“The pain was mine, so I had to stop and deal with it myself – as I felt the course encouraged to.” (Female, course).

The informants also said that their positive attitude towards life had been reinforced after attending the interventions. They had decided not to get stuck in pain, and not to let the pain identify them. Some experienced that thinking differently about the pain was helpful to keep the mind focused on something else than pain, expressed like this by the following informant:

“I have learned to cope with pain by using my mind on other things, which has been helpful.” (Female, drop-in).

The informants’ views of what good health and a good day could be, had been adjusted after participating in the interventions. Having good health was still related to their level of pain, but other issues mattered too. Some said they had learned that it was important to be active, to do something by themselves, and to find motivation to carry on. One described a figure used in the course to see what daily life consists of, called “the everyday circle” as useful in his process.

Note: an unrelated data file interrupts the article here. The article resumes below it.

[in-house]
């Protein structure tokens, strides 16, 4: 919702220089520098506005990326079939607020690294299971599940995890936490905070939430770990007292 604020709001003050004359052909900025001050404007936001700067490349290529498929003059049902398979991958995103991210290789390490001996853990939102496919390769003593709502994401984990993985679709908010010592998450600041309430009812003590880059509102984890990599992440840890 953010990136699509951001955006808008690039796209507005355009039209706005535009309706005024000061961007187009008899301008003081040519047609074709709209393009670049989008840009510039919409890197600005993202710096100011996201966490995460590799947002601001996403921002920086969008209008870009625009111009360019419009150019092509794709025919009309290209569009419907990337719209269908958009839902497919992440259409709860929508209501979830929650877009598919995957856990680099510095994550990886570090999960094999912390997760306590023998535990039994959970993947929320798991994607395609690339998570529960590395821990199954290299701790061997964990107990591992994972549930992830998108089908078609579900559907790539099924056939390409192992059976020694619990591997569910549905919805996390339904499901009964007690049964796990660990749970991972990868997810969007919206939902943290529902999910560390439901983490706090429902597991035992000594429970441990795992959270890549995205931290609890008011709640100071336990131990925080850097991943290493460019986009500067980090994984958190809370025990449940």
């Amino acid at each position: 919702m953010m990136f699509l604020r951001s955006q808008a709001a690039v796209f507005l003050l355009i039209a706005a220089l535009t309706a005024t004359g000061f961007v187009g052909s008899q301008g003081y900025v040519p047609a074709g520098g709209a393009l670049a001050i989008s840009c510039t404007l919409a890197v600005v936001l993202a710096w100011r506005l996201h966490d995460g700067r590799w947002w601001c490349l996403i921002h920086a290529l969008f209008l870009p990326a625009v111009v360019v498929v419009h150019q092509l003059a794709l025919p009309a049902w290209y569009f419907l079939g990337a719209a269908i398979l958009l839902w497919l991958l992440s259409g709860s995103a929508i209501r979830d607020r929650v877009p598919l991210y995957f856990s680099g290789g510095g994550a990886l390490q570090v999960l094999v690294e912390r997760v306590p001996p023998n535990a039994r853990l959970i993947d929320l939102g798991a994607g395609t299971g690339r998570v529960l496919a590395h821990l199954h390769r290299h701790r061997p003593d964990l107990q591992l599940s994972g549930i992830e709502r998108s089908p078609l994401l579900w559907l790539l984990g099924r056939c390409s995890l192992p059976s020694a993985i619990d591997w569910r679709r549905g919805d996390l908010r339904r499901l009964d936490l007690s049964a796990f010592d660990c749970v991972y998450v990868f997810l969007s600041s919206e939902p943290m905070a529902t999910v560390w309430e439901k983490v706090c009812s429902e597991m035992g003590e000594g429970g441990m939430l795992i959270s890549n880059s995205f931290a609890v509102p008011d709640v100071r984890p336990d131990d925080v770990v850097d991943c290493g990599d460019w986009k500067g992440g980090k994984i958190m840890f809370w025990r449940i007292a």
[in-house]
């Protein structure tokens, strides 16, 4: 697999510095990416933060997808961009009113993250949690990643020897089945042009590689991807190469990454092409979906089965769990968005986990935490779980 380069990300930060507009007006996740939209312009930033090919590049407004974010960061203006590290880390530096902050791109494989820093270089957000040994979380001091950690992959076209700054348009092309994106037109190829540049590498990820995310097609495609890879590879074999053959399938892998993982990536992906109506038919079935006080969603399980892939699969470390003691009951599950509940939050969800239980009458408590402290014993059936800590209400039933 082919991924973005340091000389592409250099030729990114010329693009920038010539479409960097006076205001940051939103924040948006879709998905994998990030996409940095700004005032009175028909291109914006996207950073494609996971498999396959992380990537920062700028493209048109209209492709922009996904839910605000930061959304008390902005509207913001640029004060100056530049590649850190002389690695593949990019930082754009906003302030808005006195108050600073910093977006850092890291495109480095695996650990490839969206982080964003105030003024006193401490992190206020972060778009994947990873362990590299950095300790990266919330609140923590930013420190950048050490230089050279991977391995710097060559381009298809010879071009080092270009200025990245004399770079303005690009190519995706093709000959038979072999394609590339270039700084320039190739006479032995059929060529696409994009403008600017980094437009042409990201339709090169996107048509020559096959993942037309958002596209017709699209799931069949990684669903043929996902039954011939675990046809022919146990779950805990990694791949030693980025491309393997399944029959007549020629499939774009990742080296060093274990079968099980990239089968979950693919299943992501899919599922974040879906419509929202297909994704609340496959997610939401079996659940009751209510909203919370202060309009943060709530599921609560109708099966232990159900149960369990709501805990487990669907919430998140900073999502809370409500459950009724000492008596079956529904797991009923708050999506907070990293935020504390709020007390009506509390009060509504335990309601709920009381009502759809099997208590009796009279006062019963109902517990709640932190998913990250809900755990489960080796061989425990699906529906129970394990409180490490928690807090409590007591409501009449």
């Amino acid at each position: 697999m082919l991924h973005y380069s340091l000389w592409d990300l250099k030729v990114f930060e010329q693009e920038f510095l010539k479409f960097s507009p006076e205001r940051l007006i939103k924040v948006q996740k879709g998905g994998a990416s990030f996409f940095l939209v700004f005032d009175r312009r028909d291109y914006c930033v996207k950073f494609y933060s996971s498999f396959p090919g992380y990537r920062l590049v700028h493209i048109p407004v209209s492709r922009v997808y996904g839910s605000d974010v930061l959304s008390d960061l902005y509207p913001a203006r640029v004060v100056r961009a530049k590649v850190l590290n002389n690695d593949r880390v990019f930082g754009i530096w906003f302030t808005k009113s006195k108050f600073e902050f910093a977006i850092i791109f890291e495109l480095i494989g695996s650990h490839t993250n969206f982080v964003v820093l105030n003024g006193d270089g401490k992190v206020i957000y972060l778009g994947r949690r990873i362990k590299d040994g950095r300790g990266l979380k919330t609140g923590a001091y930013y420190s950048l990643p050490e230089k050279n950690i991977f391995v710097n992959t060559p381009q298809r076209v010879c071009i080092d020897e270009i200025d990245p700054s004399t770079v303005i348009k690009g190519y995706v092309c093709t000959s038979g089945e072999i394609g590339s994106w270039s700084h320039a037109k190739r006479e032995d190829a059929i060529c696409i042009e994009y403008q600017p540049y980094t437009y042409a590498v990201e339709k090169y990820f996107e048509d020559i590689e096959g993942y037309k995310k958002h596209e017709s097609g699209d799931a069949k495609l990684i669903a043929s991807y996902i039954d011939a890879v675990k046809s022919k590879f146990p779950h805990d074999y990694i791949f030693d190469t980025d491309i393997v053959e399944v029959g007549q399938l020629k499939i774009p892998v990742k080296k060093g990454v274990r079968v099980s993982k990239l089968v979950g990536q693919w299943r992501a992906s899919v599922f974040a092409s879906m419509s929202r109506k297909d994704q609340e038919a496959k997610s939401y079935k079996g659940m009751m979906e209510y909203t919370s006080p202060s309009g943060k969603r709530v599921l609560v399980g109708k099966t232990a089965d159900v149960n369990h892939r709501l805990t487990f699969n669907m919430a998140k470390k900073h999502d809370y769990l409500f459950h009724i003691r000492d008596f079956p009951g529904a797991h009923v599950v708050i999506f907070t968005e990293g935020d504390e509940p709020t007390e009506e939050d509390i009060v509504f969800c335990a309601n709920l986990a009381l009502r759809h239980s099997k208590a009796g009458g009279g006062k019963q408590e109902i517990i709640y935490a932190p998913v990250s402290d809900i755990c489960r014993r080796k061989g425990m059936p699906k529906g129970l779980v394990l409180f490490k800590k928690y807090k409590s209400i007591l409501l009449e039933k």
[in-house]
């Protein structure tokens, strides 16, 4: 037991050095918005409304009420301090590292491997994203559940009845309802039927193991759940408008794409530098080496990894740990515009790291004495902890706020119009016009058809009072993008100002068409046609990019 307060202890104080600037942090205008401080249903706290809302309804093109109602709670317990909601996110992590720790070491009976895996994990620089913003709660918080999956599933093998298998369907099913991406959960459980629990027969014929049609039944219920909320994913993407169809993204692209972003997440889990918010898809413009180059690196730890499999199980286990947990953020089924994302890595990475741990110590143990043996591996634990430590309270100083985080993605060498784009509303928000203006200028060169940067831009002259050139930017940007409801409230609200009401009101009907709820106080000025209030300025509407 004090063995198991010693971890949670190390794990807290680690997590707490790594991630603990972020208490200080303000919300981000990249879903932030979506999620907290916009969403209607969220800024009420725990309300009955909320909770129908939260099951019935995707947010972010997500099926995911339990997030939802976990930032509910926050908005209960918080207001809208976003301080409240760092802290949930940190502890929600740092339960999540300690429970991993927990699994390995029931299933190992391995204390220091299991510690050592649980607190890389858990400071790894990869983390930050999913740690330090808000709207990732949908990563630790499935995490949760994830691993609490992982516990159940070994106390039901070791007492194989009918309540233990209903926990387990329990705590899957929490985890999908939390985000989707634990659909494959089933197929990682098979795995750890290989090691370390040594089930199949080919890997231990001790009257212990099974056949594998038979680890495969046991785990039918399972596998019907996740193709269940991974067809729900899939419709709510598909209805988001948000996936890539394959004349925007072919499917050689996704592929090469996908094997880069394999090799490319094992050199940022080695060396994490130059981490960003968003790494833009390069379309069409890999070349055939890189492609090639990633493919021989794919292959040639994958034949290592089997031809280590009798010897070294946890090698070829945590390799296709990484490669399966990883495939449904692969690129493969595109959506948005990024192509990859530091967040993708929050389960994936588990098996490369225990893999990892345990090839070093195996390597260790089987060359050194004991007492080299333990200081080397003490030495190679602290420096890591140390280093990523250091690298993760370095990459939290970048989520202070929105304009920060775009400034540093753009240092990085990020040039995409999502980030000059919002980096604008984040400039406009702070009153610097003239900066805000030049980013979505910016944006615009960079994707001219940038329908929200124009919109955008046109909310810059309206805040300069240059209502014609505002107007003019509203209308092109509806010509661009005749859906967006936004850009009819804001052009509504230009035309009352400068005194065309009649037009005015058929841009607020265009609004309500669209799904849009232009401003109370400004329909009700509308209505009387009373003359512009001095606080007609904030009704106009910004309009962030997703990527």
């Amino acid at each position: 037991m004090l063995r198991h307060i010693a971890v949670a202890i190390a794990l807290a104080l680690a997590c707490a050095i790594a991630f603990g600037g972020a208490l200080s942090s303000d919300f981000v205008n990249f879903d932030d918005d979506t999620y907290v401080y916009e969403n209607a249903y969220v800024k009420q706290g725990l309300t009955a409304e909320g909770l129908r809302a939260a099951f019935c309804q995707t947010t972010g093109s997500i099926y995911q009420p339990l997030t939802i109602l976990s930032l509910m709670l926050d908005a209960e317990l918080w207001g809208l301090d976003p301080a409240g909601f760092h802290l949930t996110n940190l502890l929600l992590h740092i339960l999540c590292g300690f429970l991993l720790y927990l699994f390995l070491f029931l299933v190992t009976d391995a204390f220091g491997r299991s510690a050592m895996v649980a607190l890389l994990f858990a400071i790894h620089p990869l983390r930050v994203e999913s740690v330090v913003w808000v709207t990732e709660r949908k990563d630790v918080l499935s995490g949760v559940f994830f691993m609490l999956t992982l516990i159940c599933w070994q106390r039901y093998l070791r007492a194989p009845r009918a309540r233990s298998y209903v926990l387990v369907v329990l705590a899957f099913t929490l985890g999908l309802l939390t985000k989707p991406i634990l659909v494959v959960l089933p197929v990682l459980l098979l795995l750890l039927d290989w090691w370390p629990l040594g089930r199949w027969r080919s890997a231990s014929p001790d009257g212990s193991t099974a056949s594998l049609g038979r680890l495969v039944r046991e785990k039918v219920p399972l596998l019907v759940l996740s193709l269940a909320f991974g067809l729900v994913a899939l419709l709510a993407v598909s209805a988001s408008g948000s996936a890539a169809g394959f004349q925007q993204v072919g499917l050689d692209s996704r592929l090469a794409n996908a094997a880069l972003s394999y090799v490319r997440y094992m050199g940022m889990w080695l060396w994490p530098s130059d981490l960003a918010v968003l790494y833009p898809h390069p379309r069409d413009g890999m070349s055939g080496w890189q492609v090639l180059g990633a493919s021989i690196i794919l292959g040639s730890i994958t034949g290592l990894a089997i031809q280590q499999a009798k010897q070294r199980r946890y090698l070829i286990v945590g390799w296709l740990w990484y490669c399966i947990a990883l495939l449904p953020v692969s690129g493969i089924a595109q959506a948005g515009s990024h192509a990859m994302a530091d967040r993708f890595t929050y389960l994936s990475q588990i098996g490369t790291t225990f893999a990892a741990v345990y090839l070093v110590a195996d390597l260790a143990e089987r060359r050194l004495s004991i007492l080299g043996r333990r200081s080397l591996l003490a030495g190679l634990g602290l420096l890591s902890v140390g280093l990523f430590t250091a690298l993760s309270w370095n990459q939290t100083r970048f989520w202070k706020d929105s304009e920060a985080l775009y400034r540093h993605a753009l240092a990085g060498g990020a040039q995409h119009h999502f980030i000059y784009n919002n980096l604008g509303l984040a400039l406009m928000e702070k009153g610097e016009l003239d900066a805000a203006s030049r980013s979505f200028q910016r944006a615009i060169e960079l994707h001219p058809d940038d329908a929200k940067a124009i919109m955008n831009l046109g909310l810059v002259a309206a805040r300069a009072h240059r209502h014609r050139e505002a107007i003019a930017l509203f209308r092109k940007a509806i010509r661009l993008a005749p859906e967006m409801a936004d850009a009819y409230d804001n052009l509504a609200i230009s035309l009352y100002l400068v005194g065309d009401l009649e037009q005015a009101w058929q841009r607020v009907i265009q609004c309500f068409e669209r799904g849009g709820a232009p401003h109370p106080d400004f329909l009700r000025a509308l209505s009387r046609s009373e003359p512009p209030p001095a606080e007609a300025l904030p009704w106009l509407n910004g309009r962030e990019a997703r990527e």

“A figure from the course showed how much we emphasized things in life, and for me this was a way of recognizing. When I look at the papers from the course, I can recall the feeling I had about the decision I made about ending work life.” (Male, course).

Group activities for better or worse

Most of the informants described the group activities as positive and useful. They reported that a good social life sometimes helps to forget problems. One informant from the drop-in activity said that if the group activity had lasted for a longer period, it might have become a walking group. Several informants said that they still needed group activities to meet others in the same situation and to do activities together. Some of the informants felt lonely and stated that being social helped them mentally.

“It is important to meet others in the same situation, start talking about how one handles the pain. We managed to add something to each other through discussions” (Female, drop-in).